That is why we should continue to keep watchful eyes on IPOB, continue to criticise Kanu and his group, to ensure they do not make further mistakes that will railroad us to perdition. IPOB on the other hand should learn to take criticism and not always resort to threats when one does not align with its approach.

The herd mentality that is the group’s current driving force is very dangerous to who we are as a people. Like Professor George Obiozor said, the Igbo do not speak with one voice but with different voices under an articulate leadership. Unless IPOB is denying us our heritage, it should accept the disagreement.

The North has destroyed itself and currently feeds exclusively from the South. It is why Buhari’s administration has not taken its usual kangaroo approach towards these rising trends, but is rather giving the governors the go-ahead to solve the problems. It is the reason for their recent turn-around from beating the drums of war to a more pacifist approach and calling for reconciliation. A collapsed South East might collapse the entire country.

My dissection of our present woes, the Igbo agitation in Nigeria, is anchored on the lack of justice, but only a few people appreciate this angle of thought. They are quick to remind you of the Igbo wealth in other places, how so and so percent of companies in Lagos are owned by Igbos, yet no other region was forced by carefully implemented policies to keep its wealth out of its shores like the South East.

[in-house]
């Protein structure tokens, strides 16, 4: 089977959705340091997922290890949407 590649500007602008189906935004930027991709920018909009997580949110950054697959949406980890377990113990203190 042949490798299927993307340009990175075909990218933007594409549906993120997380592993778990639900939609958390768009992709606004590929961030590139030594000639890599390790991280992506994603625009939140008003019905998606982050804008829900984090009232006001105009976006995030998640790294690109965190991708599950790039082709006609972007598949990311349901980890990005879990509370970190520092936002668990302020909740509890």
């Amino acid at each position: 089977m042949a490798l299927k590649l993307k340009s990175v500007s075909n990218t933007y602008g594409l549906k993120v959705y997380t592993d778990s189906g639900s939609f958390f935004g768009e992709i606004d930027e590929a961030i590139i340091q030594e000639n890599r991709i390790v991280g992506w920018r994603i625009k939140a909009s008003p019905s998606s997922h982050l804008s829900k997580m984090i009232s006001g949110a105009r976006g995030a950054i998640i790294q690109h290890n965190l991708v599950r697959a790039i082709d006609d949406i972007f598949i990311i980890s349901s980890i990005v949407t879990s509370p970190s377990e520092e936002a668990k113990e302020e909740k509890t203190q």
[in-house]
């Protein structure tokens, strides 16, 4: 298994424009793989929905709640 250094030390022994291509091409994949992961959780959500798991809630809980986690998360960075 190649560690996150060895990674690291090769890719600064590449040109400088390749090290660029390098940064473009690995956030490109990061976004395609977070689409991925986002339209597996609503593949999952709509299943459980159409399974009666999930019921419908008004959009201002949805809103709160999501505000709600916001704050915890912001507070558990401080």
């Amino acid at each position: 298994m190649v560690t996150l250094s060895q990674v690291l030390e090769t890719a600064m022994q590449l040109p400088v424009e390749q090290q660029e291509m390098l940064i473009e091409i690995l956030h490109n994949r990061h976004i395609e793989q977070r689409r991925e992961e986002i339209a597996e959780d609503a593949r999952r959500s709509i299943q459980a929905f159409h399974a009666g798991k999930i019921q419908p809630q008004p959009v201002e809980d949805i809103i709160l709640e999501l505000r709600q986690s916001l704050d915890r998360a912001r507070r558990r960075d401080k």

It is the only region that has no federal presence, except military and police build-up. Even the international airport has been taken away from the region to continue to make it heavily dependent. If 5 Nigerians are leaving the country to go seek greener pastures, 3 out of those five are likely to be Ndigbo.

This has, in no small measure, created a scarcity of young men and women in the communities, and makes it easier for Fulani herders to overrun them. Those who try to go into agriculture are creating feedstock for herdsmen. How much more can a people take?

It was Louis Farrakhan who opined that “There really can be no peace without justice. There can be no justice without truth. And there can be no truth, unless someone rises up to tell you the truth”.

Yet, Frederick Douglas’ reminds that: “Where justice is denied, where poverty is enforced, where ignorance prevails, and where any one class is made to feel that society is an organized conspiracy to oppress, rob and degrade them, neither persons nor property will be safe”.

Justice in Buhari’s Nigeria is shielding terror sympathisers like Isa Pantami, and terrorist groups like Fulani herdsmen, but killing those who were flying only flags, proscribing them as a terror group. When you run them underground, whatever you see, you take.

As an Igbo, if you think that the unknown gunmen will stop at just killing police officers and politicians, then I am sorry for your self-loathing and ignorance. Fact is; these men will come for everyone directly or indirectly.

We all need justice. My father always told me that if you want your freedom, you should be ready to fight for it. But should it be done with arms, killing people, including children? I don’t know.